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James Flanigan

A Recovery High on Efficiency, Low on Jobs

August 24, 2003|James Flanigan

Caterpillar Inc.'s heavy-duty construction equipment is used to move mounds of earth. Last week, tellingly, something else moved: the company's stock price.

Anticipating a broad economic upturn, investors pushed shares of Peoria, Ill.-based Caterpillar to a record high.

In nearby Moline, Ill., Deere & Co. also is enjoying a good year, with strong orders materializing for construction machinery and farm equipment. Deere's stock climbed close to its all-time high last week, as the company increased its sales forecast. Meanwhile, eastward in Columbus, Ind., Cummins Inc., a big manufacturer of heavy truck engines, is likewise seeing an upturn in sales -- another clear signal that the industrial economy is recovering.

Yet in each case, something is missing from this turnaround story: jobs.

Caterpillar is achieving its gains with about 3% fewer workers than it employed last year. Deere is hiring to replace retirees but not to expand its workforce. Cummins too is keeping its payroll stagnant.

In one sense, this is good news. As U.S. companies produce more goods and earn more profit by using fewer workers, national productivity increases. And productivity is the key to an economy with ever higher living standards and continued low inflation.

But at the same time, greater efficiency is carrying a heavy price in terms of lost employment opportunities. In fact, overall, the United States had nearly half a million fewer jobs in July than it had in January.

There has been much talk, of course, about the "jobless recovery." Yet, as UC Berkeley economist Harley Shaiken notes, what is unfolding is much more sweeping and lasting than this term suggests.

"This is not simply a jobless recovery," says Shaiken, an industrial relations expert. "This is the first post-global recovery."

Indeed, what we're seeing in the performance of companies such as Cat, Deere and Cummins are examples of how U.S. industry has fundamentally changed in the last decade.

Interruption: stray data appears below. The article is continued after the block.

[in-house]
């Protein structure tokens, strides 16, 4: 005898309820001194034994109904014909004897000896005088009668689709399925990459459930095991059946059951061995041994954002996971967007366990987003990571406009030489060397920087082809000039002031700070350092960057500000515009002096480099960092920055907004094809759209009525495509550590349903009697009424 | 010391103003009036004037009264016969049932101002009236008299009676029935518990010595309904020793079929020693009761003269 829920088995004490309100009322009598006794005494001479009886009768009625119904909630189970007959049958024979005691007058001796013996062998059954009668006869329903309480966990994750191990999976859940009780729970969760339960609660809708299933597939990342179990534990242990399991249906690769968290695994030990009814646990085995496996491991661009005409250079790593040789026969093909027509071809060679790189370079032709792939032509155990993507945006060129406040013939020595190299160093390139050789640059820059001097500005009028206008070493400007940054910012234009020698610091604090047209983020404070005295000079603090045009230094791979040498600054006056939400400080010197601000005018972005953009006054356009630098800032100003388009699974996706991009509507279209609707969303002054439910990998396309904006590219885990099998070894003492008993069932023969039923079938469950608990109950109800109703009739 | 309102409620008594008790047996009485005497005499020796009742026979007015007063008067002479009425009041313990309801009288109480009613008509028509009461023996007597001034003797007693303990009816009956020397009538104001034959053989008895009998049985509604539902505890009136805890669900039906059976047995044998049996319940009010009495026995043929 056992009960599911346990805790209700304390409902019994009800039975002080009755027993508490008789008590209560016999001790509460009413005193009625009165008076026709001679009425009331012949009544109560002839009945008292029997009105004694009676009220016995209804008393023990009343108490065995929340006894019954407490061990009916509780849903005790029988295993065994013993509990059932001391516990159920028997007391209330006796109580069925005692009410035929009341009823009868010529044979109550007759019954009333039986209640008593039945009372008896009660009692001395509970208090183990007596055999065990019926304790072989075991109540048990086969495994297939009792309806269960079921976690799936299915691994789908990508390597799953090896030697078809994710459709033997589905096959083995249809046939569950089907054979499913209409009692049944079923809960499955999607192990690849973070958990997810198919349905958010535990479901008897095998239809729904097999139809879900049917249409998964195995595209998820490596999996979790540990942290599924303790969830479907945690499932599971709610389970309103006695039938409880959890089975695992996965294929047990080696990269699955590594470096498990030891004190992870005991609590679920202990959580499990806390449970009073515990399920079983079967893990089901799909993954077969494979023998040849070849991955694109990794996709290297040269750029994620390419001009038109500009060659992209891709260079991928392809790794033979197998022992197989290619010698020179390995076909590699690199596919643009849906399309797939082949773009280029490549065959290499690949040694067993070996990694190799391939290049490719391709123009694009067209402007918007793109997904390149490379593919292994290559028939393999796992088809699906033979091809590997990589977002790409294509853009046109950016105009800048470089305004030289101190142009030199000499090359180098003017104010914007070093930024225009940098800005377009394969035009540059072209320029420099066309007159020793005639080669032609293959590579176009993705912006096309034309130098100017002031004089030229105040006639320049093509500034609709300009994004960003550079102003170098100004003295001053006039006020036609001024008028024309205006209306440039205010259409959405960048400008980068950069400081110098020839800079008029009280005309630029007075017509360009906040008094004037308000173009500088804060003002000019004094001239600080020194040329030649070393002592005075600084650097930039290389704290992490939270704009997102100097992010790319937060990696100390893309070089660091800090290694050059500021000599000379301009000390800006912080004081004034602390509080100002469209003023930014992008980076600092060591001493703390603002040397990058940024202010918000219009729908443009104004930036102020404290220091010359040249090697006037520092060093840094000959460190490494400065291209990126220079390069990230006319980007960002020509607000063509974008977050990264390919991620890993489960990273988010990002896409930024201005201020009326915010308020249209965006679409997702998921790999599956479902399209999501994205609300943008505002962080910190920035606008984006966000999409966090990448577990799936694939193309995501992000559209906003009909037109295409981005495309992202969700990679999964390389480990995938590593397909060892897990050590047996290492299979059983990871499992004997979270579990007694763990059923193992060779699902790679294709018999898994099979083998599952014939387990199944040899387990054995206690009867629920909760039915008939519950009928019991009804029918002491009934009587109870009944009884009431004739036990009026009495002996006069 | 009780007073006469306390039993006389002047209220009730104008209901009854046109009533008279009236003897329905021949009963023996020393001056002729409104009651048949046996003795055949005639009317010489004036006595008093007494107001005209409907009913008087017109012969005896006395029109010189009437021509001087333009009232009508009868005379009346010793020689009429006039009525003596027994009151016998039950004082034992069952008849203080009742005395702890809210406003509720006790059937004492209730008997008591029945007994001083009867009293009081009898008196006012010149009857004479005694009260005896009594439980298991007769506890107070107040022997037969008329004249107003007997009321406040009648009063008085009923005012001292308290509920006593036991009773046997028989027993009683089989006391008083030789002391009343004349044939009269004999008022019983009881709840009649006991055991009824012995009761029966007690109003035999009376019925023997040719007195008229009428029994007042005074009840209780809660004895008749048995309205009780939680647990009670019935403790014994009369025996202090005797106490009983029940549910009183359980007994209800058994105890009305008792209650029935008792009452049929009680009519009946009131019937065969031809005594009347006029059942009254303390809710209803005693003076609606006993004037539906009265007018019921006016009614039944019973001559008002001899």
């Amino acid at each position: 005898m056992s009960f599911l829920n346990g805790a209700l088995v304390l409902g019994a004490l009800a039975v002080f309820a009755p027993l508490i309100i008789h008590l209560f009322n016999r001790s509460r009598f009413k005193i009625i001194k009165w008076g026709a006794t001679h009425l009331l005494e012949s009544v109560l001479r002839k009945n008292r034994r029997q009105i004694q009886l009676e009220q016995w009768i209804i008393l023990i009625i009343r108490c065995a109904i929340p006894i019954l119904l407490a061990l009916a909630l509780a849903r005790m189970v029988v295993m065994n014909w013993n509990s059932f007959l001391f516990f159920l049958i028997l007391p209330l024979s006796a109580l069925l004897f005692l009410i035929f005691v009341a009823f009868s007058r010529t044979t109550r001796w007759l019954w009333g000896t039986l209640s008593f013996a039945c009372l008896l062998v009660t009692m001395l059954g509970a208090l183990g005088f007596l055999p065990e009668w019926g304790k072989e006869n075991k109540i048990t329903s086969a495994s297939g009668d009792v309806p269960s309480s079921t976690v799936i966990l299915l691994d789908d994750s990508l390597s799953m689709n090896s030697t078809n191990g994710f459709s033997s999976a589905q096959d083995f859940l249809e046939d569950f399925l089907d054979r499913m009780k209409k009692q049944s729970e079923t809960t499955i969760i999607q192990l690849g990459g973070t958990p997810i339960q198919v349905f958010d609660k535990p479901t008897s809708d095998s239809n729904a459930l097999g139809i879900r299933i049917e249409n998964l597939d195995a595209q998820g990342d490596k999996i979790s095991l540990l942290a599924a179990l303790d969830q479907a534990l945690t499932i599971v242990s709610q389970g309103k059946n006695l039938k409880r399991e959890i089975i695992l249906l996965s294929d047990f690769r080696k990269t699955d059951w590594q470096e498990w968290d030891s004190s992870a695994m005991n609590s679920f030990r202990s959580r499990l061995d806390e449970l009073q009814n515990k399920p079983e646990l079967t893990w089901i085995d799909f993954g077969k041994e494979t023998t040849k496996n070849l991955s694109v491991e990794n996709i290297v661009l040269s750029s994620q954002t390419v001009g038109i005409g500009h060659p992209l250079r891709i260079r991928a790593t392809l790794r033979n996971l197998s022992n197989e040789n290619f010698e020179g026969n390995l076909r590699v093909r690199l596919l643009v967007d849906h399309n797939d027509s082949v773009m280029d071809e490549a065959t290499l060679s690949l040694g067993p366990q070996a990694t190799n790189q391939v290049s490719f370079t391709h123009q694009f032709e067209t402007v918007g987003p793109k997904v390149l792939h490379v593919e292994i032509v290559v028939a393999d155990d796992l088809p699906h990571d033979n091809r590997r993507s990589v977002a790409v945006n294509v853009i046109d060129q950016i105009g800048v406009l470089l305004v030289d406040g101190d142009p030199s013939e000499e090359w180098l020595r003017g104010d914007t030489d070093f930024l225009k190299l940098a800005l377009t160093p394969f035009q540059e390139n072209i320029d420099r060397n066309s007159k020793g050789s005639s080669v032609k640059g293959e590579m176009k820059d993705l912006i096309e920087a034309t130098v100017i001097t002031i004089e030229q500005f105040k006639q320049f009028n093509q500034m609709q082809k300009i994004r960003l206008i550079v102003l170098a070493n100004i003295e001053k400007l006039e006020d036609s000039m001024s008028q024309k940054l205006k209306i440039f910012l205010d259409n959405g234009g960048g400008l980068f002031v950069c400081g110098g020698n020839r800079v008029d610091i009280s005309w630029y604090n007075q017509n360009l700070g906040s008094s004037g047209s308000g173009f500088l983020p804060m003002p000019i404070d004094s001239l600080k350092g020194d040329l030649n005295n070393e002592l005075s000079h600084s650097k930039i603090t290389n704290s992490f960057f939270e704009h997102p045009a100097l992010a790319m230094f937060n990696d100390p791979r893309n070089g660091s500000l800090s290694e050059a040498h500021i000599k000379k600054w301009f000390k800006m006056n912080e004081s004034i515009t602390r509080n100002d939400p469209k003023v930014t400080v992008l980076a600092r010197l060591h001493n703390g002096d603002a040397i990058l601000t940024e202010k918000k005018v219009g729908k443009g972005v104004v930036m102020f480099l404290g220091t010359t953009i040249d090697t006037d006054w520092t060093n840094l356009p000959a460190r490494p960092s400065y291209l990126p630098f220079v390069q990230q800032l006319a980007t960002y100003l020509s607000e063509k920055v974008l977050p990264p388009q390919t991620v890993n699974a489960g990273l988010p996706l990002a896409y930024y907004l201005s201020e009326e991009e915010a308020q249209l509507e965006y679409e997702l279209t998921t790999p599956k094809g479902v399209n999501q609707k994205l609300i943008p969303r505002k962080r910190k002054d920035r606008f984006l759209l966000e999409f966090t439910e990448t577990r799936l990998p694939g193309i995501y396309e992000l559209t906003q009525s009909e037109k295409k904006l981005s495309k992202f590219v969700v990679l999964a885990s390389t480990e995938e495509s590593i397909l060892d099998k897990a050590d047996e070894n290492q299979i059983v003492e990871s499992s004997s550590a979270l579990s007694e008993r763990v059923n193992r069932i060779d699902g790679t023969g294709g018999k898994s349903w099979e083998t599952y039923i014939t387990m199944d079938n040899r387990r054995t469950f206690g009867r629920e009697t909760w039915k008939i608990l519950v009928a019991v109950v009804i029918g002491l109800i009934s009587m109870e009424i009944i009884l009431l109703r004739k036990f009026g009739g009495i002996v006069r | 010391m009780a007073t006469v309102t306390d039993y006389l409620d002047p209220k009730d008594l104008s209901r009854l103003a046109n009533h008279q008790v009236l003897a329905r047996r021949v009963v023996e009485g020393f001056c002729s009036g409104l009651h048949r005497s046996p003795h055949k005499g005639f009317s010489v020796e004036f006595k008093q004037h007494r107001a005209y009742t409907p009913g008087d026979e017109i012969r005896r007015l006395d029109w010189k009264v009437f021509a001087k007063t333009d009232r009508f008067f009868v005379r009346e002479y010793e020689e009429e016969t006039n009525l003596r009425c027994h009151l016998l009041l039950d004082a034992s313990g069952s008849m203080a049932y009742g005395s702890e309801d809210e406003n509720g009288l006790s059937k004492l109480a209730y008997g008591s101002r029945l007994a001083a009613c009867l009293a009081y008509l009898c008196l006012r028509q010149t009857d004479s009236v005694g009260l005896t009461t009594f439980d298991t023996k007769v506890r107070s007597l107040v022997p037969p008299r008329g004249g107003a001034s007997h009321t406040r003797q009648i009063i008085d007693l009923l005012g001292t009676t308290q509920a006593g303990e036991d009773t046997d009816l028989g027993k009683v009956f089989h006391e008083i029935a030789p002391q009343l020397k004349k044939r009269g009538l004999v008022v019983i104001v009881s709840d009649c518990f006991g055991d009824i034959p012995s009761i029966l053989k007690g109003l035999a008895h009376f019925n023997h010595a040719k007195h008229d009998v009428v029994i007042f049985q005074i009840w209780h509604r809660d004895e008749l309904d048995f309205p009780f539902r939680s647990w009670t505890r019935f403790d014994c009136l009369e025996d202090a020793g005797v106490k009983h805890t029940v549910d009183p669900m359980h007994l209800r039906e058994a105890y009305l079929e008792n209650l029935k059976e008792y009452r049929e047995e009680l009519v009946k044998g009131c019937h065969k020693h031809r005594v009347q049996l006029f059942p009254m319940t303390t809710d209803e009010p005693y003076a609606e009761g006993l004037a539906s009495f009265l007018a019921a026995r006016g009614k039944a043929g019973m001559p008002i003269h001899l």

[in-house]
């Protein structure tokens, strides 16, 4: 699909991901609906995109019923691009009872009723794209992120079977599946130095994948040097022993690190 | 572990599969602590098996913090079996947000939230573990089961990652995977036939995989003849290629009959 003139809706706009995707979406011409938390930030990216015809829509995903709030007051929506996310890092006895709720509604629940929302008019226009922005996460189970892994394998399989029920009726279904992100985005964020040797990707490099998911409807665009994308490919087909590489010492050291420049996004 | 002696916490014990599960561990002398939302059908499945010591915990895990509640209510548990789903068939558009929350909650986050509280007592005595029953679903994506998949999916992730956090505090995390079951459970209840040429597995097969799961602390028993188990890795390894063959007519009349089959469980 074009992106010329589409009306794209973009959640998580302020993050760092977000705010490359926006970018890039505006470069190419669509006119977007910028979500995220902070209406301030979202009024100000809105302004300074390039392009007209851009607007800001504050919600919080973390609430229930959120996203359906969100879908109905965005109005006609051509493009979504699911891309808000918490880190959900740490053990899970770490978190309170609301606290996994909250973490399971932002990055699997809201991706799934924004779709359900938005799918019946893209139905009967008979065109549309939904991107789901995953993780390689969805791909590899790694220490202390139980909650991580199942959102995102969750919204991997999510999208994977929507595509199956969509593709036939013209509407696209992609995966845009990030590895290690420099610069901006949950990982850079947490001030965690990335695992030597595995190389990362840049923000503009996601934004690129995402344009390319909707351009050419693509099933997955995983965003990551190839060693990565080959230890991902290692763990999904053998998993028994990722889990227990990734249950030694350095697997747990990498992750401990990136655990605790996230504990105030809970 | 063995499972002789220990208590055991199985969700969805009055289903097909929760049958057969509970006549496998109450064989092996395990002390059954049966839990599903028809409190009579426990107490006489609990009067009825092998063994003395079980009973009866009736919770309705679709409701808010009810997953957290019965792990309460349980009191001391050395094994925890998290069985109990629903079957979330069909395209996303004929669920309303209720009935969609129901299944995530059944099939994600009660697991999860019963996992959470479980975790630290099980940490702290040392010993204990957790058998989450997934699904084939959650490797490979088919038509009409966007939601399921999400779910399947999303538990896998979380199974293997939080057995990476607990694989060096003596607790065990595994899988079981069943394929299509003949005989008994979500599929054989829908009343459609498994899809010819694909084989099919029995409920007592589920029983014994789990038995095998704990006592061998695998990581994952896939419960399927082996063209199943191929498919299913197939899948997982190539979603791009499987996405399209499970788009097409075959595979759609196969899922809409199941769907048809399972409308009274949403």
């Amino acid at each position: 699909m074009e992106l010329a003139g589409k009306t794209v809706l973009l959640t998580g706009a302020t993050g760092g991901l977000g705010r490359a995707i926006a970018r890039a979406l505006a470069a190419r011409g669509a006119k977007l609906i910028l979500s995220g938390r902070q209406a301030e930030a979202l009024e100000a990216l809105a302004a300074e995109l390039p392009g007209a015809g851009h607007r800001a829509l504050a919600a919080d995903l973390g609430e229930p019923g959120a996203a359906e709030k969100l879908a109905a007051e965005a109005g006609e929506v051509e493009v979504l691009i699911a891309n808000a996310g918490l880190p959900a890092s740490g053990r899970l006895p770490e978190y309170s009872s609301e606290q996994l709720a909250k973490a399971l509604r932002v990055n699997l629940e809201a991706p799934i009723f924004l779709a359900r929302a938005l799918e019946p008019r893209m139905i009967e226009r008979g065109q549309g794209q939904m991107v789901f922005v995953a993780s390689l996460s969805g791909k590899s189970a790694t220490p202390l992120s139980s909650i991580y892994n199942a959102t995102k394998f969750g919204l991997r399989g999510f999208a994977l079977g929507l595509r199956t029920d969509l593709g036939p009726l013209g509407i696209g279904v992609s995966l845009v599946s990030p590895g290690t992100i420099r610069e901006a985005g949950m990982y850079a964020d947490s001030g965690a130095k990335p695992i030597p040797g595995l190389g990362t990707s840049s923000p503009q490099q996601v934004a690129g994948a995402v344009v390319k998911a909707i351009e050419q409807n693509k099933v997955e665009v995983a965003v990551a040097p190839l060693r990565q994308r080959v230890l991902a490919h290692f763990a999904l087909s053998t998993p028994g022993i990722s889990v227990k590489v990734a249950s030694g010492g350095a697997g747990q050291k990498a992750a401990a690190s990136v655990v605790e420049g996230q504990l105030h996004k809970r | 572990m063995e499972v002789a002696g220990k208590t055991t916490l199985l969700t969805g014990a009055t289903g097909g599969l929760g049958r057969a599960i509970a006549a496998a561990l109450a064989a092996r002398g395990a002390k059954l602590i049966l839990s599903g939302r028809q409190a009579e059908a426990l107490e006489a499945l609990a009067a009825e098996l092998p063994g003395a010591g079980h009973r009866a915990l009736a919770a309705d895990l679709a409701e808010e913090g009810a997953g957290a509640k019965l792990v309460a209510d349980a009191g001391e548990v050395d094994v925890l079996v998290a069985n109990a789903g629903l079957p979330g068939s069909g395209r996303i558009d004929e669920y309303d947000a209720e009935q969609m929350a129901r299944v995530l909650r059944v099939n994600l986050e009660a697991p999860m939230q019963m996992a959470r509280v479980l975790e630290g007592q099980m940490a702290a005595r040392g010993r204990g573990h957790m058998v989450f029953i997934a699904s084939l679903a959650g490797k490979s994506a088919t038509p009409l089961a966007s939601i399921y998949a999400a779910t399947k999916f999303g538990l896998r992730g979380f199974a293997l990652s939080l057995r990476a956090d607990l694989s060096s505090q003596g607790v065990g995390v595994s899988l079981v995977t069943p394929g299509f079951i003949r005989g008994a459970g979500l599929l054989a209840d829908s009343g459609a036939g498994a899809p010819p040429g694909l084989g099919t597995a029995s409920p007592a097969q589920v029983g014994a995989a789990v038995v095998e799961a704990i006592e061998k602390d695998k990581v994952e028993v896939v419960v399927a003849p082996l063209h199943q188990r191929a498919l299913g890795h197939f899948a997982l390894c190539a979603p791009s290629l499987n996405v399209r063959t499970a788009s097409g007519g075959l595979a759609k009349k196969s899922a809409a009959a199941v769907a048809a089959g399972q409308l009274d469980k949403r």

All three of these major corporations -- and many others -- now operate seamlessly on all continents, with design, production, supply and marketing staffs working in Asia for Asia, Europe for Europe and North America for the United States, Canada and Mexico.

It used to be that many of these functions were performed on U.S. soil and then exported. Now, thanks to highly advanced communications systems, they are done locally across the world.

Take Cummins. The company, which generates 40% of its revenue outside North America and has about the same percentage of its employees based overseas, has supply-chain offices on five continents.

"We were an international company in the 1980s," says a spokesman for Cummins. "Now we are global."

Caterpillar, which employs about half its 67,000 employees outside the United States, reorganized its operations a decade ago. Today, Cat has perfected its worldwide supply and production activities to such an extent that it makes money renting warehousing and offering logistics services to other companies, notably Ford Motor Co. and Honeywell Inc.

"These companies create new capacity every day simply by using less factory space to turn out the same or more goods," says Robert F. McCarthy, a Chicago-based analyst

for investment firm Robert W. Baird.

There is an irony in what has happened here. As they struggled in the 1980s to cope with global rivals, principally the Japanese, U.S. companies were criticized for not adopting sophisticated management techniques of inventory control (kanban, or just-in-time) and quality control (kaizen, or constant improvement).

Now, they not only have mastered these techniques, but they have even improved upon them -- paring job growth in the process. For example, Caterpillar's total revenue has increased 90% in the last 10 years while its total employment has risen a mere 29%.

Such patterns are likely to continue as the economy rights itself. A Federal Reserve survey of private economists released Friday predicts that the economy will gain strength through December and pick up in 2004, hitting its fastest stride in four years.

But the number of jobs created is likely to be proportionately less than such economic growth would have produced in earlier eras.

At their most optimistic, the 30 economists surveyed by the Fed foresee the U.S. jobless rate coming down by a few tenths of a percentage point. As the unemployed folks who would love to get on at a company like Caterpillar well know, that hardly qualifies as earthshaking.


James Flanigan can be reached at jim.flanigan@

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